REVIEW: DVD Release: The Admiral

Film: The Admiral
Release date: 14th June 2010
Certificate: 15
Running time: 99 mins
Director: Andrei Kravchuk
Starring: Konstantin Khabensky, Elizaveta Boyarskaya, Vladislav Vetrov, Sergei Bezrukov, Richard Bohringer
Genre: War/Drama/History/Romance
Studio: In2Film
Format: DVD
Country: Russia

When the Tsar took Russia into the First World War against Germany, he had no way of foreseeing the terrible events that would unfold, and the men and monsters that would be unleashed upon his country. When the revolution strikes, Russia is thrown into chaos as the Communists fight for power, but in the East a movement has arisen. The Whites to fight the Reds. They are led by a national hero, Admiral Kolchak - the Supreme Leader of Russia.

In late 1916, Admiral Kolchak is in charge of a mine laying ship in the Baltic Sea when a German ship – the Karl Friedrich arrives on the horizon. The Friedrich is many times more powerful than Kolchak's ship, and practically blows her to pieces. Kolchak, with most of his crew dead or wounded, personally fires a direct hit on the enemy battleship and then succeeds in luring her into the mines Kolchak has just laid. An almost suicidal strategy, but one that succeeds. The Friedrich is beaten.

At the subsequent celebrations, Kolchak meets Anna Timirev, the wife of his second-in-command, Sergey Timirev. Kolchak and Anna fall in love immediately, but Kolchak chooses for them to be separate to avoid further pain to their spouses. Even so, they write often. Sergey eventually asks to be transferred to avoid further humiliation.

The Tsar promotes Kolchak to Vice Admiral, commanding the Baltic fleet, but the Tsar is soon deposed. The sailors of the fleet revolt and the officers of Sergey's ship are executed, Sergey manages to escape, and he and Anna flee to the East. Kolchak's ship also revolts, but Kolchak avoids bloodshed by surrendering power. The provisional government sends him into exile in America.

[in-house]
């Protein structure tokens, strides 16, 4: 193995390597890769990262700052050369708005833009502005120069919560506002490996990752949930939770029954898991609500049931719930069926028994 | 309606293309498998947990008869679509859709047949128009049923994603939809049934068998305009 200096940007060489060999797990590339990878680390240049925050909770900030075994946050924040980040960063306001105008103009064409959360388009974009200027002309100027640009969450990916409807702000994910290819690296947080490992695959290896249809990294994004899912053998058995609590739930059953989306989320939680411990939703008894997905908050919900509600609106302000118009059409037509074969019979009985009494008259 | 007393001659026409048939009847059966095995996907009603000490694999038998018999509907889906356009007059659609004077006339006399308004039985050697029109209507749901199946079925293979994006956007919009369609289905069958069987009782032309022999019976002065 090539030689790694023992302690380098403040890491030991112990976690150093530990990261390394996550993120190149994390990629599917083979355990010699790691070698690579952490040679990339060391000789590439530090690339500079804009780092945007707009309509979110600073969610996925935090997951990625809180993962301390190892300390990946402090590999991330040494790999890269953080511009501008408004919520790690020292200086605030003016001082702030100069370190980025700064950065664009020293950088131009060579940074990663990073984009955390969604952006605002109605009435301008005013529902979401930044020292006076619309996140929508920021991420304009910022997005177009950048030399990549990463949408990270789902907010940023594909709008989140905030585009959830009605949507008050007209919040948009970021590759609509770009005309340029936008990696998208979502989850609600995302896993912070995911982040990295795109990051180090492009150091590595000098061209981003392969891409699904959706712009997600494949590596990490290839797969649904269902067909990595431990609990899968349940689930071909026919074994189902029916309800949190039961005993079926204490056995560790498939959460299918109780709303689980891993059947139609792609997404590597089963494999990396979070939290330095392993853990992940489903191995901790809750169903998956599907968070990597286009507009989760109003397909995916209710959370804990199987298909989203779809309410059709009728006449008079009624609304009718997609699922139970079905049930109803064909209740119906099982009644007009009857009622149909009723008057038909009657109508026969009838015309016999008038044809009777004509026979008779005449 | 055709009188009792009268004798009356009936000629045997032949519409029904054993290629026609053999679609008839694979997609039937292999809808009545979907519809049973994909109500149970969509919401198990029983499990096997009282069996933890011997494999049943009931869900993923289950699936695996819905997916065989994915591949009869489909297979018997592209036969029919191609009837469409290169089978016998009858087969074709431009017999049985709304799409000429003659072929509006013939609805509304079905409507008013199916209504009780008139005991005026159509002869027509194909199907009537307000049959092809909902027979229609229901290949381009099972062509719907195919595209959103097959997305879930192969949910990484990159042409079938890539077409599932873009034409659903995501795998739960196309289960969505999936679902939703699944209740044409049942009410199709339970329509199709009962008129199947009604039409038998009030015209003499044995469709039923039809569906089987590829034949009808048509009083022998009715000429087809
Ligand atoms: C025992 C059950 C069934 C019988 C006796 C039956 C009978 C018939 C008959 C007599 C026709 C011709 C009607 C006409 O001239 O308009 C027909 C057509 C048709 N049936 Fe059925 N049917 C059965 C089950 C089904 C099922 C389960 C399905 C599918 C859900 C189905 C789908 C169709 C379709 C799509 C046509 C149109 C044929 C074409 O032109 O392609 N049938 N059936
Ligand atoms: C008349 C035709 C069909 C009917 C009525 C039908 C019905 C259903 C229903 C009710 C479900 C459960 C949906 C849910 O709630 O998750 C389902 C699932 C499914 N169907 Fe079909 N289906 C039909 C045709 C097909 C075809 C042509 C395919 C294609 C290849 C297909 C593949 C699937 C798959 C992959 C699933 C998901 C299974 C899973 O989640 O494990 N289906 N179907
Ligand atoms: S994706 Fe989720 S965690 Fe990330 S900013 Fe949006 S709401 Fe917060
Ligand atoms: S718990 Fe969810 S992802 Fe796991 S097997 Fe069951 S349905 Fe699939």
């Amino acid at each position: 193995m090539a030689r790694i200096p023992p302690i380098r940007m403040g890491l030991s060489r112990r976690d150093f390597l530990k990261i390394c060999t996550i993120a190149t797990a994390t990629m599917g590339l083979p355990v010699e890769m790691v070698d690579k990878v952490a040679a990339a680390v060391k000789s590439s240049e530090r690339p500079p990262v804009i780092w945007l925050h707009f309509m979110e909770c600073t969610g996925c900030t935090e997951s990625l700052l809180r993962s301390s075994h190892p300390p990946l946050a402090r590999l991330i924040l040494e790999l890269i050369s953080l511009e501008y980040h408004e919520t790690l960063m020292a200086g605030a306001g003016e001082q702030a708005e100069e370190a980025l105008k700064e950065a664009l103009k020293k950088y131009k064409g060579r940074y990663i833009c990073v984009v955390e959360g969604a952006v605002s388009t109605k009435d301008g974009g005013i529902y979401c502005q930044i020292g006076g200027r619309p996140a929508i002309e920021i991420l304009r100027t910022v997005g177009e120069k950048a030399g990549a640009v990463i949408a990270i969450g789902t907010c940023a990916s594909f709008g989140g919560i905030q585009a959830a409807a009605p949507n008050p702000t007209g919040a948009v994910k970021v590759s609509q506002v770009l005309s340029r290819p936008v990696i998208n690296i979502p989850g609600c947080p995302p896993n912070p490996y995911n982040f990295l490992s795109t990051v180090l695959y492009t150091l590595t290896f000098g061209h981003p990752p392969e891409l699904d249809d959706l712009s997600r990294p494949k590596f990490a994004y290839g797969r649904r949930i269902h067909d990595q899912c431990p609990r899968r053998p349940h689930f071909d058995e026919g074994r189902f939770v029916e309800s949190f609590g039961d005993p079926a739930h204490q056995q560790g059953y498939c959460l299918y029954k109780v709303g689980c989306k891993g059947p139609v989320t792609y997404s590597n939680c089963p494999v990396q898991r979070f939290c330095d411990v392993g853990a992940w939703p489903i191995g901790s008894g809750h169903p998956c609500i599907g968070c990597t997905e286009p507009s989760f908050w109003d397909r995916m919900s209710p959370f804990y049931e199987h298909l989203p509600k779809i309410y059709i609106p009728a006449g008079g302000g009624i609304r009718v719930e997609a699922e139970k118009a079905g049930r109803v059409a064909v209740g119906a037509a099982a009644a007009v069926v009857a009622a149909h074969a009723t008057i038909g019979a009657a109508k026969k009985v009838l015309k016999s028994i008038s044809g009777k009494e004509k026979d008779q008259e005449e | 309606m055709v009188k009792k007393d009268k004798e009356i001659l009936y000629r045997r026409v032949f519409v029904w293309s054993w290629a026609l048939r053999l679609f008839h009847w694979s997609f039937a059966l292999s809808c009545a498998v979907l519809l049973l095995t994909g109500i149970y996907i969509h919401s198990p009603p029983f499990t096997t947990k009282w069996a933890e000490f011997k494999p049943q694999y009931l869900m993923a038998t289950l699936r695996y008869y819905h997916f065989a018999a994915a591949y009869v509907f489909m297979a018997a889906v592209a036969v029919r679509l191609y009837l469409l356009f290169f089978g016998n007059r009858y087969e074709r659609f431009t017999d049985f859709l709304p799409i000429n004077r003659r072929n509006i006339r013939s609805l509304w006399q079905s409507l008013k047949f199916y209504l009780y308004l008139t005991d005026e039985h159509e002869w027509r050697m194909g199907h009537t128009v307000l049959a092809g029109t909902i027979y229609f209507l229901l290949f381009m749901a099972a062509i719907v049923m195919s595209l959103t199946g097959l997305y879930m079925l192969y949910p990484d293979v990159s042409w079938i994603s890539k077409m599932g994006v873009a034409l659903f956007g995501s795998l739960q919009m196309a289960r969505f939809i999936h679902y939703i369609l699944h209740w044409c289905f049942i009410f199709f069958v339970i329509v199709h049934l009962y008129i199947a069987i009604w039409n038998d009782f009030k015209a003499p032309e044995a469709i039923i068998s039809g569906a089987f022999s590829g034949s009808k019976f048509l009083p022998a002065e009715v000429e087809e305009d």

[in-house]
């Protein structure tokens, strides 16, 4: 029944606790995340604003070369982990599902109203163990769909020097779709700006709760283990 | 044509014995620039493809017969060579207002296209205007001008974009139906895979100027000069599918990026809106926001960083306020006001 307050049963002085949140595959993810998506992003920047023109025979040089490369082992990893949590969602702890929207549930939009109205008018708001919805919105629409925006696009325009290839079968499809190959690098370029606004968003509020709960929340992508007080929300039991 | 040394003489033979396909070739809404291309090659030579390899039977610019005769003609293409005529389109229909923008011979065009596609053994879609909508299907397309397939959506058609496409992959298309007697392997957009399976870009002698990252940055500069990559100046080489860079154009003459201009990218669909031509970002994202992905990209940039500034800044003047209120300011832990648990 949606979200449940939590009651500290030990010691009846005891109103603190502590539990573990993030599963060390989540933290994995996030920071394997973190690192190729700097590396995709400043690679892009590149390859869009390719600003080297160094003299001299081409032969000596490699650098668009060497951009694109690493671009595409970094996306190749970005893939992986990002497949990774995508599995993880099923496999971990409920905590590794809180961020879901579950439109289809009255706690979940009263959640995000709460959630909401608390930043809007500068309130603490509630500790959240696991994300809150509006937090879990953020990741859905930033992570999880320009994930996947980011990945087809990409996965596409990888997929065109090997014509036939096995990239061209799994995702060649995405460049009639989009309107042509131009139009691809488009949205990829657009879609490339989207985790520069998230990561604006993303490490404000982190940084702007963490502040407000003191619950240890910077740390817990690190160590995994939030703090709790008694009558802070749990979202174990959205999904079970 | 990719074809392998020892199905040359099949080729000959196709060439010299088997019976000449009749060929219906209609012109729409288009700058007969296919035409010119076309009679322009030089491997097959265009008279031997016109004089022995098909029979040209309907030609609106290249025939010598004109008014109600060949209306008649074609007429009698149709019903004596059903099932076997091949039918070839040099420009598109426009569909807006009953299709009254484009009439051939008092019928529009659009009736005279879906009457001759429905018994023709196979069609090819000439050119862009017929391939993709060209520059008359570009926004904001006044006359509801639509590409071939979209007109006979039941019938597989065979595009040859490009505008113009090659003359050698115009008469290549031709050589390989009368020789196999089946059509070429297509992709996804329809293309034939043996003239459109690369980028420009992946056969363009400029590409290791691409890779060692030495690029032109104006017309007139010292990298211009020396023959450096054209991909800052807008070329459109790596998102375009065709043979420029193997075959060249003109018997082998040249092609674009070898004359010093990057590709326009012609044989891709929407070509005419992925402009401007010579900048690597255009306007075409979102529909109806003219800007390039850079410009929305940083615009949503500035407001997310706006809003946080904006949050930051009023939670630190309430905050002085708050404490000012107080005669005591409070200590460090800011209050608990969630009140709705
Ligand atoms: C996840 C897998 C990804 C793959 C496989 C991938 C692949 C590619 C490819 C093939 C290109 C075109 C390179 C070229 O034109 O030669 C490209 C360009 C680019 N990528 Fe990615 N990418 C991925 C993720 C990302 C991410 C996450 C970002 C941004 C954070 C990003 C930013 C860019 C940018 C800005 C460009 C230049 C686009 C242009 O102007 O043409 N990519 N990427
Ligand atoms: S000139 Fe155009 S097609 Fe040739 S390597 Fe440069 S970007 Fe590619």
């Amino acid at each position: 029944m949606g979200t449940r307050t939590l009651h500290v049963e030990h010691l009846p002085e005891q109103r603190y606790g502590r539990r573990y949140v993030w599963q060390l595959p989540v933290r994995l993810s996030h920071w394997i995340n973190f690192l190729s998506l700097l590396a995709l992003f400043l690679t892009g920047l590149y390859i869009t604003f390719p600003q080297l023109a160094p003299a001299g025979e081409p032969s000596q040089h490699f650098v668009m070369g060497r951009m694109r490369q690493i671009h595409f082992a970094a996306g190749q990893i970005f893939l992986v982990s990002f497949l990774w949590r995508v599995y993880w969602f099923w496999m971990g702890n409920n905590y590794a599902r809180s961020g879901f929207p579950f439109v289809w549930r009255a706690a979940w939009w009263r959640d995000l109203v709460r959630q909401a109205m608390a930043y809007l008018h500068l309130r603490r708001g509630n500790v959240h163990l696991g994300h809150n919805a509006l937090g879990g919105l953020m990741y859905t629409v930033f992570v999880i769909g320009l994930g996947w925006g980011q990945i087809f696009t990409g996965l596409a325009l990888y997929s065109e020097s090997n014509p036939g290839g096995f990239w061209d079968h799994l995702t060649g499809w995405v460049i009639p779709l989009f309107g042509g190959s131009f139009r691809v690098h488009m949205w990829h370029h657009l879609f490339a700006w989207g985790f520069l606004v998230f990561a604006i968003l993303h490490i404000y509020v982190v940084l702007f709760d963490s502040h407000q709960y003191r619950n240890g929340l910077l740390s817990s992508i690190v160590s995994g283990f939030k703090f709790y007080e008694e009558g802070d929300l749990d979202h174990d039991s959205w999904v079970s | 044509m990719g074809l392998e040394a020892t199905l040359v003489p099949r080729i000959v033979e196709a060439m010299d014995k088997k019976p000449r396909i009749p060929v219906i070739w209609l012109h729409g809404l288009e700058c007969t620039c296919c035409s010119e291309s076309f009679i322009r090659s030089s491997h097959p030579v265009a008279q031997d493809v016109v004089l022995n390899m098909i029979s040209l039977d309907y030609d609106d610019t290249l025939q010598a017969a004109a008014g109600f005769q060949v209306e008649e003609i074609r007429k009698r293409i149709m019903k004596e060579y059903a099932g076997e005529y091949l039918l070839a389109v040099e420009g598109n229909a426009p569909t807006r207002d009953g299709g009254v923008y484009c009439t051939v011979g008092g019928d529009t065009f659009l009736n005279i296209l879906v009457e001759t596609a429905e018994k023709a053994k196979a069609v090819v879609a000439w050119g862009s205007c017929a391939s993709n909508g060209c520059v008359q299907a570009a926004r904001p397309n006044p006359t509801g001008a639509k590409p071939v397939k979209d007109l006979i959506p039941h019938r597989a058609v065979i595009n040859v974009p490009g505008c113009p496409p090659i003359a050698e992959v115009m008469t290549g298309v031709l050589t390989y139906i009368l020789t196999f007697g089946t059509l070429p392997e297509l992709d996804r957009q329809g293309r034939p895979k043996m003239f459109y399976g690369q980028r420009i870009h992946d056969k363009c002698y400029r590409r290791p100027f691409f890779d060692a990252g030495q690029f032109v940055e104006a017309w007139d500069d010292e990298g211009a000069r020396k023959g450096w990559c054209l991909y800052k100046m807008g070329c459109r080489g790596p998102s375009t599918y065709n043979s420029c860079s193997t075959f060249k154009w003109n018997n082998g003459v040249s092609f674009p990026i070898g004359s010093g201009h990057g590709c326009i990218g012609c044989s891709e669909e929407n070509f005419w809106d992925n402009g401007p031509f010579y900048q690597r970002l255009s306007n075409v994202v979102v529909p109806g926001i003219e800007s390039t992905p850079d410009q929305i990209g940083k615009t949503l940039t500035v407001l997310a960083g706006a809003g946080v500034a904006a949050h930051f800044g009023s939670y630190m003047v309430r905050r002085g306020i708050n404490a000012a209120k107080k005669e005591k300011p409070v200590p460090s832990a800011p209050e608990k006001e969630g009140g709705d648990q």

Kolchak soon returns, gaining a power base in Irkutsk, Siberia. He takes command of the resistance. The Siberian “White” government opposing communism and fights his way west using trains to take his army across the icy landscape. Anna hears of his return and travels to meet him, but on seeing him give a speech, she becomes a nurse, and follows the army anonymously so that she does not distract him from his destiny.

As the army pushes towards Omsk, their base in Irkutsk is threatened. Kolchak makes the decision to retreat in order to consolidate his strength, but the railway workers on which he is dependent are beginning to revolt. As his train makes the dangerous journey back East, Kolchak finds Anna and they are finally able to be in love in the last few days until the train is finally stopped. Kolchak, Supreme Leader of Russia, is executed…

The Admiral is a film that wants to be Dr Zhivago. An epic love story stretching across the Russian Revolution. Unfortunately, it comes across as an empty story devoid of emotion and devoid of context.